How carbon cutting could be a viable new income source for farmers and land managers
As we hit the hottest winter temperatures ever in the UK, it‘s clear that the imperative to tackle climate change is becoming ever more urgent. We need to look at every aspect of how our economy is run to find new ways to cut carbon and attention is now turning to the role that land use and farming can play.
In a new report from Green Alliance and the National Trust, out today, we have explored how our Natural Infrastructure Scheme (NIS) idea could be used as a way for landowners and farmers to trade carbon credits with businesses wanting to reduce their environmental impact.
We have already proposed the NIS as a way to reduce flood risk and improve water and soil quality, and the concept is due to be trialled in Cumbria soon. We think that adding climate change mitigation to the mix of services offered by these schemes (sometimes called ‘carbon farming’) would not only help to step up climate change action from land use, but would also make more marginal environmental improvement schemes more viable.
A significant challenge for market based carbon credit schemes is that they focus investment on the cheapest way to create credits. In the case of decarbonising land use, this could lead to an overuse of a particular practice, like monoculture forestry. As we all know, it is possible to have too much of a good thing, and this could lead to suboptimal environmental outcomes or even negative side effects, for example for wildlife.
It is true that a system could be designed in such a way to prevent potential problems and it can be adapted over time if market rules overly benefit a particular intervention. Many existing schemes require consideration of wider environmental, social and economic impacts in the process of validating credits but, because these impacts are not given a monetary value, the requirement serves mainly to limit damage rather than enhance these aspects.
‘Stacking’ benefits helps avoid market distortion
We have proposed a way to ascribe value to environmental outcomes in a system that enables different benefits to be ‘stacked’ and sold to different beneficiaries. Rather than an environmental improvement project selling carbon credits alone to a corporate buyer, different benefits could be sold to different buyers with different needs, increasing the overall value of the project.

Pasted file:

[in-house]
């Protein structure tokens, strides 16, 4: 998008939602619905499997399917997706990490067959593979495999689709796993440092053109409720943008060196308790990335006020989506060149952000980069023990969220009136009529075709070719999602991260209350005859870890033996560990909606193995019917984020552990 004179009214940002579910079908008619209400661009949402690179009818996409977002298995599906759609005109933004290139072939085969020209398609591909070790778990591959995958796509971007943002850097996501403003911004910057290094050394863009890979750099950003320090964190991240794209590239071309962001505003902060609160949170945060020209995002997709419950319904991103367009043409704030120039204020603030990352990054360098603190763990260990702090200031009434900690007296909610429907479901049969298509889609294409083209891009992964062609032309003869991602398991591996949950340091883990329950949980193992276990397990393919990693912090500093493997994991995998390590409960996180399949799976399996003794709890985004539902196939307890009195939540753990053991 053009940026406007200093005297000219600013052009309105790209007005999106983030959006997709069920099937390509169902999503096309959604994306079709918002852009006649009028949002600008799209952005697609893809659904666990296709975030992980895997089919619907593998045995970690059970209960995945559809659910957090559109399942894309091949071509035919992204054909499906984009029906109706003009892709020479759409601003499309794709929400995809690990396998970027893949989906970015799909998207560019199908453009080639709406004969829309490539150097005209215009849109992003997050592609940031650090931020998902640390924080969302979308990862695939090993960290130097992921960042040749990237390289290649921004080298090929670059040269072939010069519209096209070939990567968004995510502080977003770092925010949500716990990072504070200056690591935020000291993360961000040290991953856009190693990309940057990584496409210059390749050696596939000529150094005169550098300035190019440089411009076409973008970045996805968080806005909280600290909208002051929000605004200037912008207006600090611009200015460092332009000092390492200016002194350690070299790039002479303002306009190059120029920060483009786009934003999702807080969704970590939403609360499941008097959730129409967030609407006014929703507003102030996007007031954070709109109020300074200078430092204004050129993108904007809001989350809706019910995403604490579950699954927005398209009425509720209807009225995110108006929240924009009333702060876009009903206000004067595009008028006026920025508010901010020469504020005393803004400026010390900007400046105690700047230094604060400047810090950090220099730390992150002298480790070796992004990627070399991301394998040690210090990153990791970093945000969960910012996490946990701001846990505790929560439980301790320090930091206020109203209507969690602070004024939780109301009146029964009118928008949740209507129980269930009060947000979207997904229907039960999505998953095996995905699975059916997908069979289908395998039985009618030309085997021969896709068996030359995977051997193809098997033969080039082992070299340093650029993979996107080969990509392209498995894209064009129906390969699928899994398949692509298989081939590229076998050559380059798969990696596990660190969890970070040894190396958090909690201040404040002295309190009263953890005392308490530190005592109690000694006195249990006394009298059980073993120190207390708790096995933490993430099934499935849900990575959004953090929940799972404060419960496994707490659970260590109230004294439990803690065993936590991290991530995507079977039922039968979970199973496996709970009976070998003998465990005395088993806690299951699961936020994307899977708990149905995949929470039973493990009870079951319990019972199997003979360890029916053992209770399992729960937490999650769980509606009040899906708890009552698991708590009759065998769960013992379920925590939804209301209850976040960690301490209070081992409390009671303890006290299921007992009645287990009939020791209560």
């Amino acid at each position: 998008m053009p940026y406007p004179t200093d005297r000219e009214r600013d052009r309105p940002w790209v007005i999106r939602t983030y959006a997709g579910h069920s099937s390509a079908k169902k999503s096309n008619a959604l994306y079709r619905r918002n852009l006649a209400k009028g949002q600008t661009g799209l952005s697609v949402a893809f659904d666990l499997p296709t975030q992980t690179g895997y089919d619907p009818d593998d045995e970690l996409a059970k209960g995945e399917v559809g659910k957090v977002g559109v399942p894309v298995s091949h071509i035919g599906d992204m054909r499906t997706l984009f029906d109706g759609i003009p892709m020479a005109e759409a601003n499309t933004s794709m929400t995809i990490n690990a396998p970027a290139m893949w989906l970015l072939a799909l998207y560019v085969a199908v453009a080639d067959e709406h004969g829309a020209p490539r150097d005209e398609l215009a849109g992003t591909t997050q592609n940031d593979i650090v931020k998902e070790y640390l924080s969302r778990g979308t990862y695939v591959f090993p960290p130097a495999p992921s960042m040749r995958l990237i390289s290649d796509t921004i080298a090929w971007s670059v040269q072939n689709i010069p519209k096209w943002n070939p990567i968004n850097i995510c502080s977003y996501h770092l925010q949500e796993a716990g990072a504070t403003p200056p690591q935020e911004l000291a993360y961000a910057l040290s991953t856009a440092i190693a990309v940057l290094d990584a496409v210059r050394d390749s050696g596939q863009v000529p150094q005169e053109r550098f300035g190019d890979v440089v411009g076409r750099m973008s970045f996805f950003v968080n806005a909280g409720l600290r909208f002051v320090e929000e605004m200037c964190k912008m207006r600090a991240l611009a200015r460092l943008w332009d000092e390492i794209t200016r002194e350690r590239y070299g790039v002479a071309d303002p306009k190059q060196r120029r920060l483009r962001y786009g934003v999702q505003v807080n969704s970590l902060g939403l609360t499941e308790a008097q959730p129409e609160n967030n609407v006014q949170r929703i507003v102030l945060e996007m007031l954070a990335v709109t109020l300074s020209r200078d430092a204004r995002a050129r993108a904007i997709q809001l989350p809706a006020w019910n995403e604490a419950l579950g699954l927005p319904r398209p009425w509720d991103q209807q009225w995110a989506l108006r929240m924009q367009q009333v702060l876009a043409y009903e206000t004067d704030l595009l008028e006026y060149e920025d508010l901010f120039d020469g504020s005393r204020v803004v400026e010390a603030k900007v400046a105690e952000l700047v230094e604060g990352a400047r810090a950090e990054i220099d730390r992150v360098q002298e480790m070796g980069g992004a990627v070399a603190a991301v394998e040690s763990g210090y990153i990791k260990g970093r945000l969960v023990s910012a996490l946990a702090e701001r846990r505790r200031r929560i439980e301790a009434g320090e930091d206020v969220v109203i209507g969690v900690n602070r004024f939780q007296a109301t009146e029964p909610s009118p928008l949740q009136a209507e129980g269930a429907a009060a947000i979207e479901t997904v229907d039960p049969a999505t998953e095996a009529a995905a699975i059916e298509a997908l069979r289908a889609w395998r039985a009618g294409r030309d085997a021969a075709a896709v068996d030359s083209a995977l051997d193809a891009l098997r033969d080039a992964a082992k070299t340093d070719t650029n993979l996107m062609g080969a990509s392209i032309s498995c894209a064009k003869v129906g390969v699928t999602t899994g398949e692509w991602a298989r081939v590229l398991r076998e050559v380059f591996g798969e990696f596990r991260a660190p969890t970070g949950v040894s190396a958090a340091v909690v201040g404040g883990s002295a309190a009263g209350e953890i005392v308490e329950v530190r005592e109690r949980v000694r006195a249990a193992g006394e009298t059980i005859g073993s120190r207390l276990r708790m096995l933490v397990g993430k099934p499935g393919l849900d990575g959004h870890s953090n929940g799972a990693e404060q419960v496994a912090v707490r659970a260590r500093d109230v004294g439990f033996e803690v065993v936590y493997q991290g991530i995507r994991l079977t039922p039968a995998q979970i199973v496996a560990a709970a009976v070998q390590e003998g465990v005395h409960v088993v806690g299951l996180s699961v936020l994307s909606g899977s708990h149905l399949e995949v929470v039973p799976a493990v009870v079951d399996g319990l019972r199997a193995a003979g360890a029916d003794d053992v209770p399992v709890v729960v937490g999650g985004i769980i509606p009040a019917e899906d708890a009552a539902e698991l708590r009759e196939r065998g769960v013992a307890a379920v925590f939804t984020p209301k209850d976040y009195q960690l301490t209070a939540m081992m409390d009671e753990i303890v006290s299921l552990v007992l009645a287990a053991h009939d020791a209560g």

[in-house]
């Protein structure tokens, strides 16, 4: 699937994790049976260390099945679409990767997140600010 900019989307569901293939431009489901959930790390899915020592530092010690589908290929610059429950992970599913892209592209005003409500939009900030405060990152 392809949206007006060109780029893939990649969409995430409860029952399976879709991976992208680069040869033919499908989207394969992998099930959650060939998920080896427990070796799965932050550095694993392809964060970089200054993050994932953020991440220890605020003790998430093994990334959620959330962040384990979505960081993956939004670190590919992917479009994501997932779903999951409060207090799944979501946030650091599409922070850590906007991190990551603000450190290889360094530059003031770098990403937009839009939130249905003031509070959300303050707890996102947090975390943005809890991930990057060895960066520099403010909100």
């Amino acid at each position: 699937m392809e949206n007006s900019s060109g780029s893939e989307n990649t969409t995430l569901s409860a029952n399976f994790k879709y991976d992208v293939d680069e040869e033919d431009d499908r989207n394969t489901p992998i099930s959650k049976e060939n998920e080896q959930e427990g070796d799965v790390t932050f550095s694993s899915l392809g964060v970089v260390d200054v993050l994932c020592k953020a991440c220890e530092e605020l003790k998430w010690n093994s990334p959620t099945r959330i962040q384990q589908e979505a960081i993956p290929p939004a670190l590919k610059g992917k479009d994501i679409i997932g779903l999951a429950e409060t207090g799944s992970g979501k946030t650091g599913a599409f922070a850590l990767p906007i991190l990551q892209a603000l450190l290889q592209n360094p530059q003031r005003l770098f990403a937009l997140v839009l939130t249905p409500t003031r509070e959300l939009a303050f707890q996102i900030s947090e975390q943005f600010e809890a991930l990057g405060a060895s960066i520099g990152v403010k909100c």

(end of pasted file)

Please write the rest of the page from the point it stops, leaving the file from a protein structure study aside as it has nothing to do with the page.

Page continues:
‘Stacking’ saleable benefits like flood prevention and carbon reduction would make more projects viable
This would increase the diversity of projects and reduce the likelihood of overusing a particular type of intervention, because in different areas there will be a different suite of environmental benefits which can be cost effectively delivered. In some places the best activity to deliver these might be peatland restoration, in others farm woodland could be combined with floodplain restoration, or cover crops for instance.
The Natural Infrastructure Scheme is a market mechanism that would enable stacking, as it is already designed with agreements between multiple farmers and multiple beneficiaries, so incorporating carbon cutting should be relatively straightforward.
There are still plenty of challenges to address before markets for ecosystem services can function at scale, not least to determine how private investment in the environment can sit alongside the new forms of government funding for environmental land management being devised post-Brexit.
Two things the government could do to help are, first, introduce policy to deliver on its commitment in both the Clean Growth Strategy and 25 year environment plan to create “a stronger and more attractive domestic carbon offset market” which would increase demand for land based carbon credits.
Second, as it develops its new environmental land management system in England, the government should use the current ‘tests and trials’ phase to show how it can buy environmental outcomes alongside private buyers, using a NIS type scheme. This would lead to more investment in more diverse environmental projects that can protect nature and provide new income streams for farmers and landowners, and, as we show in our report, also help to mitigate climate change.